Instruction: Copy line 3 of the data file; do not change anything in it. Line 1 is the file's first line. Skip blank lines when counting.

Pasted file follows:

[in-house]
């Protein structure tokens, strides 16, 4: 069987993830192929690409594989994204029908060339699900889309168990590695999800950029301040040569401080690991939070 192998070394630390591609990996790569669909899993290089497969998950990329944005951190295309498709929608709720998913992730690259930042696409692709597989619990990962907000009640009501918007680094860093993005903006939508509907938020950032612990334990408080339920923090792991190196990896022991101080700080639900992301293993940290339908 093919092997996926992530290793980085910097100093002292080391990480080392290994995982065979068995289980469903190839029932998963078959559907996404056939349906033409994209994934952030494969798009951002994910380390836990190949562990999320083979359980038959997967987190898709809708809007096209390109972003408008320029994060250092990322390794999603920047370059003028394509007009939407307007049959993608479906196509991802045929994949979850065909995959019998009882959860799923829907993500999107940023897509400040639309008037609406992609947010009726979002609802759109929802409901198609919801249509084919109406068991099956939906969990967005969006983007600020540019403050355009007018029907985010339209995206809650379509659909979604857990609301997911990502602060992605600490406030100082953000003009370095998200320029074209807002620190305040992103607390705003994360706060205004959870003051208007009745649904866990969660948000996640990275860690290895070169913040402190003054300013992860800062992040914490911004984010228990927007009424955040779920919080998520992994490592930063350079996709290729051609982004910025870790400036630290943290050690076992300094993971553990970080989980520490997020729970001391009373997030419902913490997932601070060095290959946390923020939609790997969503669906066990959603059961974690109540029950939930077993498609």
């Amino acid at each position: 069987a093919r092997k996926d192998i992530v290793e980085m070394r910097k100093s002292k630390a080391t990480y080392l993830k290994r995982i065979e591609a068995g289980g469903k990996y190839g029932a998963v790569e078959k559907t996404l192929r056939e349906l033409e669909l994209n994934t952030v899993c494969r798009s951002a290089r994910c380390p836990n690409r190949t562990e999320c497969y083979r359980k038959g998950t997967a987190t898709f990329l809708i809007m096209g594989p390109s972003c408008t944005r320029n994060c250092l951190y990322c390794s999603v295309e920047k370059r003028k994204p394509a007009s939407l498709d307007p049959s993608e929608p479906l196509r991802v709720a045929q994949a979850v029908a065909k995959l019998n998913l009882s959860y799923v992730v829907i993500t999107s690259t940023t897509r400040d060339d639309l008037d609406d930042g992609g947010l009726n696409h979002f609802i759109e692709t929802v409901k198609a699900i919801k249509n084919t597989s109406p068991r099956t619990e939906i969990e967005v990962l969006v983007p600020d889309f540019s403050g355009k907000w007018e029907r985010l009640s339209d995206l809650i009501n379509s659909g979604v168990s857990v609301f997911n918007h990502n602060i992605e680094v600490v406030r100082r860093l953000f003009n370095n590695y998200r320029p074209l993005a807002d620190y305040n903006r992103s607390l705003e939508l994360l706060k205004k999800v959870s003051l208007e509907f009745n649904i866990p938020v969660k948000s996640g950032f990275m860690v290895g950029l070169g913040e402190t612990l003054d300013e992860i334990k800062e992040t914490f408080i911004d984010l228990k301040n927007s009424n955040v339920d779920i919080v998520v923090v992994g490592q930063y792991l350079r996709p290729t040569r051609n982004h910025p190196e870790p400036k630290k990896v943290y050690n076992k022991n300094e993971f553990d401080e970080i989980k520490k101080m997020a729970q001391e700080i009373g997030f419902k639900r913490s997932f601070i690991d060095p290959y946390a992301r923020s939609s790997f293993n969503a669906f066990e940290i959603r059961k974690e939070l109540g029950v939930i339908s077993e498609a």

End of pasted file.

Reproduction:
């Amino acid at each position: 069987a093919r092997k996926d192998i992530v290793e980085m070394r910097k100093s002292k630390a080391t990480y080392l993830k290994r995982i065979e591609a068995g289980g469903k990996y190839g029932a998963v790569e078959k559907t996404l192929r056939e349906l033409e669909l994209n994934t952030v899993c494969r798009s951002a290089r994910c380390p836990n690409r190949t562990e999320c497969y083979r359980k038959g998950t997967a987190t898709f990329l809708i809007m096209g594989p390109s972003c408008t944005r320029n994060c250092l951190y990322c390794s999603v295309e920047k370059r003028k994204p394509a007009s939407l498709d307007p049959s993608e929608p479906l196509r991802v709720a045929q994949a979850v029908a065909k995959l019998n998913l009882s959860y799923v992730v829907i993500t999107s690259t940023t897509r400040d060339d639309l008037d609406d930042g992609g947010l009726n696409h979002f609802i759109e692709t929802v409901k198609a699900i919801k249509n084919t597989s109406p068991r099956t619990e939906i969990e967005v990962l969006v983007p600020d889309f540019s403050g355009k907000w007018e029907r985010l009640s339209d995206l809650i009501n379509s659909g979604v168990s857990v609301f997911n918007h990502n602060i992605e680094v600490v406030r100082r860093l953000f003009n370095n590695y998200r320029p074209l993005a807002d620190y305040n903006r992103s607390l705003e939508l994360l706060k205004k999800v959870s003051l208007e509907f009745n649904i866990p938020v969660k948000s996640g950032f990275m860690v290895g950029l070169g913040e402190t612990l003054d300013e992860i334990k800062e992040t914490f408080i911004d984010l228990k301040n927007s009424n955040v339920d779920i919080v998520v923090v992994g490592q930063y792991l350079r996709p290729t040569r051609n982004h910025p190196e870790p400036k630290k990896v943290y050690n076992k022991n300094e993971f553990d401080e970080i989980k520490k101080m997020a729970q001391e700080i009373g997030f419902k639900r913490s997932f601070i690991d060095p290959y946390a992301r923020s939609s790997f293993n969503a669906f066990e940290i959603r059961k974690e939070l109540g029950v939930i339908s077993e498609a």